One at a time, surveys are released to centers, and participants are given a time limit to complete it. When all NASA centers have collected survey results, that round is complete. The Safety Culture team has completed four rounds of surveys since the first one in 2009. The first survey round collected 10,932 responses, and by 2019, that number has nearly doubled.

Kennedy Space Center was the first center to offer the survey. Darcy Miller, Safety Engineer, Kennedy, and her team conducted a pilot survey to test the software application prior to the actual survey; developed implementation processes; and created communication strategies and templates, which were shared with the other centers.

“It was nice to see how they took what we did and changed it to make it relevant to their centers and take it to the next level,” said Miller.

“Kennedy went first,” said Kirk Barrow, principal System Safety engineer, Jet Propulsion Laboratory (JPL). “Darcy helped Krystal at Goddard, then Krystal helped the next person. The willingness of the group members to help each other … there are no words.”

“We didn’t really know each other in the beginning, but then we all started working together toward a common goal,” said Krystal Kennedy, Safety Engineer, Goddard Space Flight Center. “The comradery helped build morale as a team, which reflected well on the program itself.”   

“Whatever you need — they’ll provide a template or an example,” said Gloria Mar, health physicist, JPL. “In a way, we are a family. I think it will continue as long as the group remains active and we continue to strive for our goals.”

Until the program was formed, NASA had no definition of Safety Culture in its policies. The group collaborated to define Safety Culture in NPD 8700.1, NASA Policy for Safety and Mission Success and developed NASA-HDBK-8709.24, NASA Safety Culture Handbook. Next, the group developed training for the agency: “Orientation to NASA Safety Culture” (HQ-SMA-ONSC) and “Safety Culture for Supervisors” (HQ-SMA-SCS).

“It took a while for us all to get on the same page,” Miller said. “We all had different perspectives on Safety Culture because we all came from different NASA centers. In the beginning, we met face-to-face about three times each year and that helped us work together more cohesively and resolve issues faster.”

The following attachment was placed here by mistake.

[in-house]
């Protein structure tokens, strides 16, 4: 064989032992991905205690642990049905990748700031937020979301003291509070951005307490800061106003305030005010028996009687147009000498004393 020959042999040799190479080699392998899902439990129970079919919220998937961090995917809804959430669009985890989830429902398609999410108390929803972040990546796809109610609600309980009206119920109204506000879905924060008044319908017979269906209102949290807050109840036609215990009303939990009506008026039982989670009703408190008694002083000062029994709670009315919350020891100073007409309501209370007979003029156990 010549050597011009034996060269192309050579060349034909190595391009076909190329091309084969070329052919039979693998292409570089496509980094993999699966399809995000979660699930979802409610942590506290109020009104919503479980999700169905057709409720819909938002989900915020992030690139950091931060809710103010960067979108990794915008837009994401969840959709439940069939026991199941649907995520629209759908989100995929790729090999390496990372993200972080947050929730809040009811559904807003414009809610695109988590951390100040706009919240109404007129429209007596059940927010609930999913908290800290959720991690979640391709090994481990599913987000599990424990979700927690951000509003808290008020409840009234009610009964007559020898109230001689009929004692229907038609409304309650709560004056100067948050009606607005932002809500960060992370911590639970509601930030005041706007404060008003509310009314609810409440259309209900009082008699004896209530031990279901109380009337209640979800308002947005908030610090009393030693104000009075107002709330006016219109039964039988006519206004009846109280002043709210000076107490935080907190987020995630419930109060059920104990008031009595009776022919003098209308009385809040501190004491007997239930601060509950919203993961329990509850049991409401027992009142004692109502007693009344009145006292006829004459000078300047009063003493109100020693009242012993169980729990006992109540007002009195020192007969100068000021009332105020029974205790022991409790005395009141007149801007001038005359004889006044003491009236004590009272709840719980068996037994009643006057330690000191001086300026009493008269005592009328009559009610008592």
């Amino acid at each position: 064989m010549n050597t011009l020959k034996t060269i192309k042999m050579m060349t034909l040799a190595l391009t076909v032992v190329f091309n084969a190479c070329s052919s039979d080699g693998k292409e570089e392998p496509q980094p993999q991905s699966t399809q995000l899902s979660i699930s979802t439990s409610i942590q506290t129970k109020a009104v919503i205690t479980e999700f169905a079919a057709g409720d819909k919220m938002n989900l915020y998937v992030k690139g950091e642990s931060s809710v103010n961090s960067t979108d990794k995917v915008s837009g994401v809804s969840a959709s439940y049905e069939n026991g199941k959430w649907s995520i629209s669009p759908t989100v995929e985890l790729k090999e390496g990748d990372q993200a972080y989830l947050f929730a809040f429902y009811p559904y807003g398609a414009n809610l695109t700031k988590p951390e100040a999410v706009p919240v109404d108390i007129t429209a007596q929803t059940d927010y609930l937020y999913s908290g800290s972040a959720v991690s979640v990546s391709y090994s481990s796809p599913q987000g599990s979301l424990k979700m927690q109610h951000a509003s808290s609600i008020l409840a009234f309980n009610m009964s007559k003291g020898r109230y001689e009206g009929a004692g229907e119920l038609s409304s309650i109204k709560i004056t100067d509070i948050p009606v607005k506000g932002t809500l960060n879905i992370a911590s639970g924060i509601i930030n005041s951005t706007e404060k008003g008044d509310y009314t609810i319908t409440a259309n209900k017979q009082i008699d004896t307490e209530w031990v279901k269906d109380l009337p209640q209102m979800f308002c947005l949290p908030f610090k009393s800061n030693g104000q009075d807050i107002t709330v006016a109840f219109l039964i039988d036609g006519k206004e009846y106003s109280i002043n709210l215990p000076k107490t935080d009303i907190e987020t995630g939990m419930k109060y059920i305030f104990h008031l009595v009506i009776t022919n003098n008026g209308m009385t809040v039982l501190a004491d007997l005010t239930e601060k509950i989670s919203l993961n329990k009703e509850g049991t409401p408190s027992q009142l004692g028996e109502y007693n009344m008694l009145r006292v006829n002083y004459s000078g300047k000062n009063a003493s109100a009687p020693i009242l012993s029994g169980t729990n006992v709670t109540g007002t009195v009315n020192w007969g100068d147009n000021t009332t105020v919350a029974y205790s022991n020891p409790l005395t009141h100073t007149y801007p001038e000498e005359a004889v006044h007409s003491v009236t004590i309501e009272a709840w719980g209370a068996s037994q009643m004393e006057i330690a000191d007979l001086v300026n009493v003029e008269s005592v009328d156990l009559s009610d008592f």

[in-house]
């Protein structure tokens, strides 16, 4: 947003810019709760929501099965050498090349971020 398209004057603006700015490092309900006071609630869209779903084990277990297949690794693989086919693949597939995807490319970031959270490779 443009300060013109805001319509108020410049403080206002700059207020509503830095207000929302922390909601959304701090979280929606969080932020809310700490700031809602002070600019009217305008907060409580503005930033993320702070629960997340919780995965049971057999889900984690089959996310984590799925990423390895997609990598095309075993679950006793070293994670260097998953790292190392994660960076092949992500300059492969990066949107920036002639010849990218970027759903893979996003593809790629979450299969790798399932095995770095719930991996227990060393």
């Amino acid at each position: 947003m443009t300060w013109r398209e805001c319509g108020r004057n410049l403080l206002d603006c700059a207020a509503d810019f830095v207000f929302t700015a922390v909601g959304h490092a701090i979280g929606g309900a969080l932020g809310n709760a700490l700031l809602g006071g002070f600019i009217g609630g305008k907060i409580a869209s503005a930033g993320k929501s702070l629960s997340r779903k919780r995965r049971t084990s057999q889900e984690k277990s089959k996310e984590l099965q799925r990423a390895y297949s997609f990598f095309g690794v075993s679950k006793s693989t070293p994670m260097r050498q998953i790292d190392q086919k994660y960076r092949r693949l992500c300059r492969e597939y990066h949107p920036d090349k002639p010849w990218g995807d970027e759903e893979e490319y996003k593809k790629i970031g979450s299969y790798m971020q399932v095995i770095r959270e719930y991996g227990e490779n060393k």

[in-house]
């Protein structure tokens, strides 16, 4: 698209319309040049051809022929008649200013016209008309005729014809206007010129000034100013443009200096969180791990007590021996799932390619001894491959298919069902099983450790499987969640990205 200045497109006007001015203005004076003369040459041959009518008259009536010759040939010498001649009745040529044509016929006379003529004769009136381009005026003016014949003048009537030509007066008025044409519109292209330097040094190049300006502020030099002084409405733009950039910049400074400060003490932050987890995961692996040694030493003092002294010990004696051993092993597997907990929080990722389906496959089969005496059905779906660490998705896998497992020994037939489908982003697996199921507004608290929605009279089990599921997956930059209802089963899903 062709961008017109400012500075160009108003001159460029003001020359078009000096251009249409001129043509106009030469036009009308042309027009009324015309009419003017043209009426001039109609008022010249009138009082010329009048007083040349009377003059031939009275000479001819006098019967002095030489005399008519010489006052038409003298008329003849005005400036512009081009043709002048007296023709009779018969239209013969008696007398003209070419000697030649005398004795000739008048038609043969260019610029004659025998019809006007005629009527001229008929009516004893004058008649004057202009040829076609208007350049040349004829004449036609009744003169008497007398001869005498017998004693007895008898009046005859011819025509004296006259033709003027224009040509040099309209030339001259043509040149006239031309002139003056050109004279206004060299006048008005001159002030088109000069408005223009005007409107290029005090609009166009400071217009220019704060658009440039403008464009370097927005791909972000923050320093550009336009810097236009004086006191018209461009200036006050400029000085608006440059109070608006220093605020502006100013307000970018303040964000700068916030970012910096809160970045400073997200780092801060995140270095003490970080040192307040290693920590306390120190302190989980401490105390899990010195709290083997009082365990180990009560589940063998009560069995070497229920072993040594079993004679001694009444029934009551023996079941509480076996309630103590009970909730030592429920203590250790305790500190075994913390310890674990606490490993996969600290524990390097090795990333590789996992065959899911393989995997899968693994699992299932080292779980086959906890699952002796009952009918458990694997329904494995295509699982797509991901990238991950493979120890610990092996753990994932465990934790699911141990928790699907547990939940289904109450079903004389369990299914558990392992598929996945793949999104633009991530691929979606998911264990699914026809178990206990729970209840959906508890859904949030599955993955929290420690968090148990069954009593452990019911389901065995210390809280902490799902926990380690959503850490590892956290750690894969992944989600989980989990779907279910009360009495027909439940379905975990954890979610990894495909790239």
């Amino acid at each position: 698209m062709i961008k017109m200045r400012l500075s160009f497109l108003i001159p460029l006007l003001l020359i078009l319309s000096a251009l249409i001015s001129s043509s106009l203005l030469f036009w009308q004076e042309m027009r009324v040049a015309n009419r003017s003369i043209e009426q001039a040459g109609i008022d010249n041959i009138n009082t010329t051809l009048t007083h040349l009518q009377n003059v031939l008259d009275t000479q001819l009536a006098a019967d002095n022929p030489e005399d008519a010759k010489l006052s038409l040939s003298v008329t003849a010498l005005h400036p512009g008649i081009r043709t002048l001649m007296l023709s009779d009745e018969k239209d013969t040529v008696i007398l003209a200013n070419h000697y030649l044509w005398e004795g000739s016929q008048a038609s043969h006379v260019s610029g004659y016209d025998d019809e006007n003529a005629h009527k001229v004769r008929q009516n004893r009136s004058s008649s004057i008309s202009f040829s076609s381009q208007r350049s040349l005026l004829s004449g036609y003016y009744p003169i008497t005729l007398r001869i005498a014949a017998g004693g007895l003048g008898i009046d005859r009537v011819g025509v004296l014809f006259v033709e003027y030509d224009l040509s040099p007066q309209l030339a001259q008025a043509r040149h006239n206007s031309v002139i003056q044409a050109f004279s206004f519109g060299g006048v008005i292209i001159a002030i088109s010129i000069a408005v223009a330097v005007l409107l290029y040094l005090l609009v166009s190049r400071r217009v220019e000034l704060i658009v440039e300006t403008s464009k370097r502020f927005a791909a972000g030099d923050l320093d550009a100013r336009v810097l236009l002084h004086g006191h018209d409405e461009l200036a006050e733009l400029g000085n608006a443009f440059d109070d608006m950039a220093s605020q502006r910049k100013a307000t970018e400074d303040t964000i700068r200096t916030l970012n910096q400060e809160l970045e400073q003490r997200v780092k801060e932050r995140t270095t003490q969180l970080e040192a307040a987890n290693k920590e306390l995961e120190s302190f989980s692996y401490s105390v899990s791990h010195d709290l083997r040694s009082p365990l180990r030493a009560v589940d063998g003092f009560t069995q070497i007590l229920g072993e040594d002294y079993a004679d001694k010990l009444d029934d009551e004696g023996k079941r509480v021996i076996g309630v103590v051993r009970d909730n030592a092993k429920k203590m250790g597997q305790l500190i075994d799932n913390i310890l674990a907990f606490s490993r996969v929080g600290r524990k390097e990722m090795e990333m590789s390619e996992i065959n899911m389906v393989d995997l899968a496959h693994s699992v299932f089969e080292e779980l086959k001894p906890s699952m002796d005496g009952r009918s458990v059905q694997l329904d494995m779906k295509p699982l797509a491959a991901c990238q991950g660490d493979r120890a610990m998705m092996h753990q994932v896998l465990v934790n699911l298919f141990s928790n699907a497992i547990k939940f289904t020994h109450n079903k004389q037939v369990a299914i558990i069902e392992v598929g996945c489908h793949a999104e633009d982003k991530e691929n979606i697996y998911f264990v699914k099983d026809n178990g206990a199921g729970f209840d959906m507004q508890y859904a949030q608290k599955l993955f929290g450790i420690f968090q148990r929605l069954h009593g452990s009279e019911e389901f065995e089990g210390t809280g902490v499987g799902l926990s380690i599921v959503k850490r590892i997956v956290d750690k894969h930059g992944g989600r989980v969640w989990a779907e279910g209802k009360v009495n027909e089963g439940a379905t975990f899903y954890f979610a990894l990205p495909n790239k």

The Safety Culture Working Group is in constant communication. The group now meets twice each year and has monthly tag-up calls.

Recently, the fourth round of Safety Culture Surveys were collected — with a participation of more than 19,000 responses. In accordance with NPR 8705.6D, Safety and Mission Assurance (SMA) Audits, Reviews and Assessments, NASA centers complete surveys every two years. Upon completing the fourth round, Safety Culture Program leaders briefed agency leadership on survey results in September and made recommendations to make the agency a safer place for everyone.

A Look to the Future

In correlation with the agency’s focus shifting to the Moon by 2024 and on to Mars, the Safety Culture Working Group is shifting its concentration to increasing outreach across centers to promote the importance and value of a good Safety Culture.

The group is investigating certain tactics to reach influential people within the agency. After 10 years, the Safety Culture Program has a well-defined message, and now the group plans to package that message in different ways to reach the appropriate audiences. Through social media and targeted messaging, the program wants to find methods for reaching every person in the agency. 

“We need to reach out to each generation because they all see Safety Culture differently,” said Mar. “The older generation responds best to phone calls, but each generation is different. We’re hoping to reach out to everyone to encourage them to embrace Safety Culture.”

The fourth round of the Safety Culture Survey added three questions about programs and projects. The group collected feedback from NASA employees who specifically support agency programs and projects and will discuss Safety Culture implications with program leadership.

The change management question — number 11 — has historically been the lowest-scoring question in the Safety Culture Survey. In response to this, the working group created a Management of Change Tiger Team at its October 2019 face-to-face meeting. The team will address ways to improve change management strategies at each center.

“It will be a challenge to develop over-arching strategies that will be successful at each center, but the payoff will certainly be worth it,” said Karen Patton, Tiger Team lead and Voluntary Protection Program coordinator, Stennis Space Center. “This team is comprised of members with diverse backgrounds that will be beneficial in developing strategies to reach all employees.”

A group known for their large aspirations, the Safety Culture program has accomplished an extraordinary amount. Each working group member is excited to see what’s next for the program. For them, this past decade has just been a small step for the program and they’re ready to make a giant leap.